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Why so few PASS variants?

Weijian_leafWeijian_leaf China,DenmarkMember

I was trying to run the GenomeStrip with 30 high-coverage samples using Discovery->Genotyping processing pipeline. It run successfully but the final vcf had so few PASS sites, like chr21 only 70 DELs left. In the 1000genome phase3 vcf, there is over 300 DELs in chr21.
I are running the SV preprocessing, discovery and genotyping processes separately on each chromosome. I am afraid that if it is because I made the metadata on each chromosome, not the whole genome? Could you help me?

Best Answer


  • bhandsakerbhandsaker Member, Broadie ✭✭✭✭

    This is a good question, but not necessarily easy to answer.

    First, the 1000 Genomes phase3 VCF is looking at deletions in 2500 people, not 30. Most of those deletions are rare, so you shouldn't necessarily expect as observe as many deletions in 30 people as 2500. Also, the 1000G VCFs contain small deletions (below 1Kb in length) that are predominantly from Pindel. The deletions larger than 1Kb are predominantly from Genome STRiP.

    Second, this is confounded by deletion length. Shorter deletions are more numerous than longer ones (in general). If you have more read depth (or tighter fragment length distributions), then you can more effectively target shorter deletions, which can increase the number of discovered sites (at a given false discovery rate) dramatically. Ethnicity of the samples also affects how much variation you should expect to see.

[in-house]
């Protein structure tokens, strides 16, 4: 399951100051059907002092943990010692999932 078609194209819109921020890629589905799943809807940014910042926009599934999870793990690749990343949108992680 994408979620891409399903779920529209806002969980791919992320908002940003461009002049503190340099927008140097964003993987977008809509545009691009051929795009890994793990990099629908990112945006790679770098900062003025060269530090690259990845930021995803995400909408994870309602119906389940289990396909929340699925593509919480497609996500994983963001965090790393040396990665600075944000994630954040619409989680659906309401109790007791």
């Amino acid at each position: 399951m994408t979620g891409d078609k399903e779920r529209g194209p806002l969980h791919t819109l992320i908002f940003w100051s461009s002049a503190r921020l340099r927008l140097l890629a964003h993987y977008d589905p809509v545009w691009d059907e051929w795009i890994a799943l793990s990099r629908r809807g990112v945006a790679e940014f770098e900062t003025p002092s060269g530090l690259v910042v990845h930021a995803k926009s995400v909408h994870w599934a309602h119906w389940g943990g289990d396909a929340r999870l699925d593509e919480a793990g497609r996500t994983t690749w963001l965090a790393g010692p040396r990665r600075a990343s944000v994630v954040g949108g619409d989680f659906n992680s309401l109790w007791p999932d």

As you've probably seen on other posts, having few PASS sites is not unexpected. Genome STRiP outputs a VCF line for every site it considers, most of which are supported by very few read pairs. The default filtering is very conservative. We usually target a false discovery rate below 5% and we often achieve that out-of-the-box with the default filters. You can relax these filters if you want to be more sensitive, but you should look at the distributions of the metrics being filtered on or have some other way to calibrate.

    A couple of things to think about: It is relatively cheap to take the 1000G phase 3 sites and genotype them in your cohort. By this method, you can see if these sites are, in fact, non-variant in your cohort. Second, you can relax the discovery filters and send more sites through genotyping. Some people have done this and then used the genotyping results as a secondary filter.

  • Weijian_leafWeijian_leaf China,DenmarkMember

    Hi Bhandsaker,
    Thank you very much and be grateful for your detailed answer. So, you think that it is not because I run the preprocess step by each chromosome instead of the whole genome. I am afraid that I may make the manual mistake. On the other hand, yes, I totally agree that it could have bias because of the samples size, which is not suitable to make a comparison directly. However, considering my data ( over 50X reads depth ), I set the variants size 100-1000000 and all the Genomestrip default parameters, it is a little unacceptable for the few number of pass DELs( 6k DELs in the whole genome, 70 DELs in chr21 ). Besides, after the Genomestrip genotyping, there are so many low quality sites (the info in the vcf file is like .:LowQual:-0.48,-0.48,-0.48:0:0,0,0) even in the pass variants, which made me think that it is something wrong about my result.
    I am checking if I have made mistakes in the preprocess step, so could you have any advice for me? Thank you again.

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